India's Space Program Boasts World's Best Cost Efficiency

Tuesday’s successful launch of the Mangalyaan Mars orbiter has the world marveling at the cost-efficiency with which the Indian Space Research Organization (ISRO) has become the world’s 4th to successfully launch a mission to Mars.

It took ISRO just 15 months and 4.5 billion rupees ($73 mil.) to pull off a feat achieved so far by only the US, Russia and the EU. What’s even more impressive is that the Mangalyaan mission cost only a sixth of NASA’s MAVEN Mars orbiter mission scheduled to launch on the 18th of the month.

The Mangalyaan lifted off atop the homegrown Polar Satellite Launch Vehicle (PSLV-C25) rocket from the Satish Dhawan Space Center near the town of Doordarshan on the east-coast island of Sriharikota. Unlike the failed Chinese Mars probe mission launched in 2011, the Mangalyaan achieved the correct elliptical orbit. It will maintain the orbit for 25 days while slowly gaining speed until it leaves earth orbit for Mars on December 1.

The Mangalyaan is scheduled to enter Mars orbit next September 24. Its mission is to conduct five major studies from orbit, including seeking signs of methane, a gas seen as evidence that conditions once existed to support life. NASA’s Curiosity rover had failed to detect any methane. ISRO scientists argue that NASA had also failed to detect signs of water on the moon but the ISRO’s 2008 lunar probe Chandrayaan-1 had confirmed water molecules in the lunar soil.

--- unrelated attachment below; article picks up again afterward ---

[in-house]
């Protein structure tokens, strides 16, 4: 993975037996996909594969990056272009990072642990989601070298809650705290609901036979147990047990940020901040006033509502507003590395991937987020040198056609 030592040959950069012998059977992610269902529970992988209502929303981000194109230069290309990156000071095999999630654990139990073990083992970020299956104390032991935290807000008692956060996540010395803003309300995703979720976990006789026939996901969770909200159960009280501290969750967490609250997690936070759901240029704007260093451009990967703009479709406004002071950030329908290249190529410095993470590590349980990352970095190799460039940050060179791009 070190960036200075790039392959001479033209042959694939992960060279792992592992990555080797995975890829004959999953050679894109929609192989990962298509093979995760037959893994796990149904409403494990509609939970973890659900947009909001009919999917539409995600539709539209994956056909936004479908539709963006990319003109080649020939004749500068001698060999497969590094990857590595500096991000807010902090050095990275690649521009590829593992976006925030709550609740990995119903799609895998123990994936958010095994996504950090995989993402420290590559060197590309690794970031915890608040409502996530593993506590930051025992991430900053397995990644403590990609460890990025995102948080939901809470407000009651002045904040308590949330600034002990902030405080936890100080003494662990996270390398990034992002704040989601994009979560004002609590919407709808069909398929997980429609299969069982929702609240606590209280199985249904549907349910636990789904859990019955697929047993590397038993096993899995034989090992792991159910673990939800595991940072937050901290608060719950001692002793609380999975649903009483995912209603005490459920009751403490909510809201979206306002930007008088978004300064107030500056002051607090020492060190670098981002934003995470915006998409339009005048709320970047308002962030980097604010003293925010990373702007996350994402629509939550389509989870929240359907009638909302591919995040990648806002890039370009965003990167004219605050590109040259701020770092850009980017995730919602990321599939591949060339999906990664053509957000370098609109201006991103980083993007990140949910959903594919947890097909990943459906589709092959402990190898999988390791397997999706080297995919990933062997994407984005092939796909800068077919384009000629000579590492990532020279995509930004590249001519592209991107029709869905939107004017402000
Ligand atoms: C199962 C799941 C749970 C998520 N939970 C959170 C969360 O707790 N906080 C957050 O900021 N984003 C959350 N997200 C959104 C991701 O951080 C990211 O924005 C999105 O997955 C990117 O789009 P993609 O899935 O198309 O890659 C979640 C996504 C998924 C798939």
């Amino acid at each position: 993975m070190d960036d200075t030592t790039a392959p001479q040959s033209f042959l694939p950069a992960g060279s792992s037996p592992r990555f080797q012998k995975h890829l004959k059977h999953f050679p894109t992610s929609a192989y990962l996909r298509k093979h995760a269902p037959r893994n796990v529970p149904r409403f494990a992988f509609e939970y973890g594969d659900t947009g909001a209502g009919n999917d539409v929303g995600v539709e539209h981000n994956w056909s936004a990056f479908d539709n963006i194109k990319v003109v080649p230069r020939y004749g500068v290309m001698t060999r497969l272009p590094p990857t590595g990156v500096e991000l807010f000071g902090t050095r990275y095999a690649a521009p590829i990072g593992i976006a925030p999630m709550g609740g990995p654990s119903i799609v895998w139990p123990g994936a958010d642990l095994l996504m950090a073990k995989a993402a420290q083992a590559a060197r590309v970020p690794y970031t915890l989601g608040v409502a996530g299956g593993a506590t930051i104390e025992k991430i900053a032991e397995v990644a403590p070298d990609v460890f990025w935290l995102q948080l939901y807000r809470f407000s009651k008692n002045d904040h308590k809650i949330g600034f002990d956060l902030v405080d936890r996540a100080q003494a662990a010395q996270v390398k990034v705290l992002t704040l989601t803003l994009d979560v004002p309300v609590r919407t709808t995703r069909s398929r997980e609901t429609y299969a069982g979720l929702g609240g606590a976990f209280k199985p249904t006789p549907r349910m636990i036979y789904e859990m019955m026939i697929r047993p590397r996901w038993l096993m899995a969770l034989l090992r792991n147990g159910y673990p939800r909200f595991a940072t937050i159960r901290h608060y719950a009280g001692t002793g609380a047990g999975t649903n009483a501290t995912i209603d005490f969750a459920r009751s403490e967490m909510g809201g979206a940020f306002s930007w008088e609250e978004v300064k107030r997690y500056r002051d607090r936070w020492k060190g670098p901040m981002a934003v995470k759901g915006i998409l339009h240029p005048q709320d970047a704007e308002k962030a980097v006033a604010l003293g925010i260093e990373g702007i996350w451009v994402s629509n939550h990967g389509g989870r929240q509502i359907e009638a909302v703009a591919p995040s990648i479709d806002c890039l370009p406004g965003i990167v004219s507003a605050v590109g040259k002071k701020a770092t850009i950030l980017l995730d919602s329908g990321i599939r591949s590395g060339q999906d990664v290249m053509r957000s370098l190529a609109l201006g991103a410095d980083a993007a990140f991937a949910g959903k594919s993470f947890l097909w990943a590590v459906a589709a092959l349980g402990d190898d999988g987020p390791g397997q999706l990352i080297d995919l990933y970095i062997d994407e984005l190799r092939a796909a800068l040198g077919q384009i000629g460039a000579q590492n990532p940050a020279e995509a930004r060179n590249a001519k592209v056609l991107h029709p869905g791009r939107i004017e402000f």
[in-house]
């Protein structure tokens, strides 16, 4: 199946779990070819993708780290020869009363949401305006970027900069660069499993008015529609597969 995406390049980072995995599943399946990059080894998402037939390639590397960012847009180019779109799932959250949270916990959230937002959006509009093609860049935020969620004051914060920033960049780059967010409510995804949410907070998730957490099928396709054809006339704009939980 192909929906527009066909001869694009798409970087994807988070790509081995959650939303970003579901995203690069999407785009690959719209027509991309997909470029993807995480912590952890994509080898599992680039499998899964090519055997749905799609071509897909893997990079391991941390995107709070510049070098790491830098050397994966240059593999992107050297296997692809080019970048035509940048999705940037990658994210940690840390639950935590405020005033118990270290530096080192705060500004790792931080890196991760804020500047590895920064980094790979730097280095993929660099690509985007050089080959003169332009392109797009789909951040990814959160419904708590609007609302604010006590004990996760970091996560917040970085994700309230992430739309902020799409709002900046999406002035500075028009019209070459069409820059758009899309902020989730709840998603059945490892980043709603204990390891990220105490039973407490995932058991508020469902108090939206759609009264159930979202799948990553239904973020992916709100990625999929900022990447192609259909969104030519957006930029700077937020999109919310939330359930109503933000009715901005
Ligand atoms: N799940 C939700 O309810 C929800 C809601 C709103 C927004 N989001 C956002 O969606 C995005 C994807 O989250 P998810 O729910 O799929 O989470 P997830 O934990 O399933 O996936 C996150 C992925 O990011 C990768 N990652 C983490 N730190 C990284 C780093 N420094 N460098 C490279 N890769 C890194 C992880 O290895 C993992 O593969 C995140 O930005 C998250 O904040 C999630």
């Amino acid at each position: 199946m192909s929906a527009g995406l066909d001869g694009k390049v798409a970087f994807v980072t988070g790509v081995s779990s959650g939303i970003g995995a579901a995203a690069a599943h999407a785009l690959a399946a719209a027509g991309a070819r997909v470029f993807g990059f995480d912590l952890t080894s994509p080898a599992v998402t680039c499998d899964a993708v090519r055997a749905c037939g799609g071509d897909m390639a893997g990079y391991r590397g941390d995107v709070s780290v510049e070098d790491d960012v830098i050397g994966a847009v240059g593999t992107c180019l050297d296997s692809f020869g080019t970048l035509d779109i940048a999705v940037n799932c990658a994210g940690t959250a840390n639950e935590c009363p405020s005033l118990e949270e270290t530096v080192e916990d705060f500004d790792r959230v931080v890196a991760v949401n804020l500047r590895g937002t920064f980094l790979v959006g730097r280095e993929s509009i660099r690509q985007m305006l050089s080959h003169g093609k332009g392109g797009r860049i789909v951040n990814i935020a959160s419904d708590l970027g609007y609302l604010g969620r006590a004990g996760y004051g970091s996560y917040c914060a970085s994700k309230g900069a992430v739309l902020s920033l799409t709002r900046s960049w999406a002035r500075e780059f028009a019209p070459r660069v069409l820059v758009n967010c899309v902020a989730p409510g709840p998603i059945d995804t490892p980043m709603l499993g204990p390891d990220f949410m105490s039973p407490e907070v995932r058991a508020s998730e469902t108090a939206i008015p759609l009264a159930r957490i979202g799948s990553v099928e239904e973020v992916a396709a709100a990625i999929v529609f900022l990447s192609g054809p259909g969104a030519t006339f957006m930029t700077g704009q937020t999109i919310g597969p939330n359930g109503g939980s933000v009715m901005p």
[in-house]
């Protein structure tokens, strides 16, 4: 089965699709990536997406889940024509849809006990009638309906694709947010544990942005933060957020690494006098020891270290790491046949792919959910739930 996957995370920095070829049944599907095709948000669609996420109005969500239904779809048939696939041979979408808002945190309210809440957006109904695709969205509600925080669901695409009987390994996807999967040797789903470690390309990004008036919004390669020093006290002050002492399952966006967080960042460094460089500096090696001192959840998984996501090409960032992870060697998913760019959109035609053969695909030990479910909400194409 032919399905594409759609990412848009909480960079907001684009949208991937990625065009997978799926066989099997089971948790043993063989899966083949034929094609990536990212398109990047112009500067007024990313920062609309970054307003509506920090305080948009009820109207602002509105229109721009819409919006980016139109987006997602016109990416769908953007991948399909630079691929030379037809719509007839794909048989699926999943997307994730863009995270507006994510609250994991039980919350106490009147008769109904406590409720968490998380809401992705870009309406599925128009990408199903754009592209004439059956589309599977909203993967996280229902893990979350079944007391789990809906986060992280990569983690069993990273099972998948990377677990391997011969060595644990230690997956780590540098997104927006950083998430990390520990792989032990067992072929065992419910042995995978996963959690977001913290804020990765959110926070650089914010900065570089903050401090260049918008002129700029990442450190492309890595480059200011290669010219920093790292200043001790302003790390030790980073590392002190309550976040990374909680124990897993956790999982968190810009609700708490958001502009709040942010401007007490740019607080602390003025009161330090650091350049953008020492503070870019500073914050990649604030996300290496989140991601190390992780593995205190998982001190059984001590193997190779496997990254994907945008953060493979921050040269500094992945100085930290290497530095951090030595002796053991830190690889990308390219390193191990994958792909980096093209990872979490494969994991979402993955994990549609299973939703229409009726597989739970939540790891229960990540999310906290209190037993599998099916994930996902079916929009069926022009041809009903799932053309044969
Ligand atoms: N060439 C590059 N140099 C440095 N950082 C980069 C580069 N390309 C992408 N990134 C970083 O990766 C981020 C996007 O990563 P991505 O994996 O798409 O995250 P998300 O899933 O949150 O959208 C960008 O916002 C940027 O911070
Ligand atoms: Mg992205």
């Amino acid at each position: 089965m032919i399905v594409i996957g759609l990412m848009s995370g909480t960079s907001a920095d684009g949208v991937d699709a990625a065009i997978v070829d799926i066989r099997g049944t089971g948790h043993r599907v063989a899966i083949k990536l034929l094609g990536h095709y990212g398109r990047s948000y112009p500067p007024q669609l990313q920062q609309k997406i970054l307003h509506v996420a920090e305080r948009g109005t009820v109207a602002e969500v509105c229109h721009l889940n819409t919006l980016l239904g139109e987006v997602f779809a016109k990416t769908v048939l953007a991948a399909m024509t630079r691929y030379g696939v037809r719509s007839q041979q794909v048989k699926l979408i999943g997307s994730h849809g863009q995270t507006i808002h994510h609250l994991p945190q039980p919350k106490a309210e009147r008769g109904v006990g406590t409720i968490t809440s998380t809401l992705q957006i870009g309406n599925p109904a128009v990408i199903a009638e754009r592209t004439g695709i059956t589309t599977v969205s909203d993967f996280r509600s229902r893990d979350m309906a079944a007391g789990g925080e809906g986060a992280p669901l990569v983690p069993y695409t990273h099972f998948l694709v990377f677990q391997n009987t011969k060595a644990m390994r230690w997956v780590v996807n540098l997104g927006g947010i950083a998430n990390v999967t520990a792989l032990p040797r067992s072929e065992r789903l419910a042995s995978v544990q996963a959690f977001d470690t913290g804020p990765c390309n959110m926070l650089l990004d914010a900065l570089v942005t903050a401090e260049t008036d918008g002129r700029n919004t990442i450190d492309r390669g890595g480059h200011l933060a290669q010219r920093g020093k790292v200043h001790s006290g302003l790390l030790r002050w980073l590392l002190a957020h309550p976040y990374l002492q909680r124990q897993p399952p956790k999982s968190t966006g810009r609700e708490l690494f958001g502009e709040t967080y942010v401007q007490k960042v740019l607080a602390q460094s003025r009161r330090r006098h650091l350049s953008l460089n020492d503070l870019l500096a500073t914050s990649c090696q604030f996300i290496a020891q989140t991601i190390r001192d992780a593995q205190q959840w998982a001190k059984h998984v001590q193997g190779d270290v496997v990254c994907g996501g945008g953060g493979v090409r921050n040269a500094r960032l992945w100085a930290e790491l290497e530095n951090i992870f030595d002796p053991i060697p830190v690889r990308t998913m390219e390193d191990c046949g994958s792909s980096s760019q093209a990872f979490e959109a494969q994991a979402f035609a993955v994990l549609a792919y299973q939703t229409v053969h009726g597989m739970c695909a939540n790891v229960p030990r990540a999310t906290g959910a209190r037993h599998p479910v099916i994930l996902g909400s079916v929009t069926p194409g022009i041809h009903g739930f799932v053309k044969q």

Aside from any scientific achievements that may come of the Indian Mars mission, the nation has already earned international respect for its remarkable cost-efficiency. The Mangalyaan mars orbiter cost only $25 million, with the rest of the $73 million going toward improvements to the launch facility, the ground station and relay upgrades to be used for future ISRO projects. ISRO managed to assemble the satellite at a tenth the cost of NASA’s Maven probe which should reach Mars at about the same time as Mangalyaan.

ISRO’s budget for 2012-13 was $700 million, only the ninth largest among the world’s space powers while it is ranked several notches higher in terms of achievement. One way ISRO has reduced costs is by defraying operating costs by earning about $300 million through the sale of satellite launches, satellite imaging services and other services.

By comparison, the US space budget in 2011 was $43 billion while China’s is believed to be around $1.3 bil., over twice the official figure of $500 mil. India hasn’t yet tried to match China’s successes in orbiting taikonauts and performing dockings and spacewalks. On the other hand, China’s Mars mission, which used a Russian rocket, never left earth orbit.

The cost-efficiency of India’s space program will help it become even more efficient by securing a bigger slice of the $304 billion global market for space launches. It has also given Indians a much-needed sense of national pride at a time when the nation’s economic prospects had begun to dim.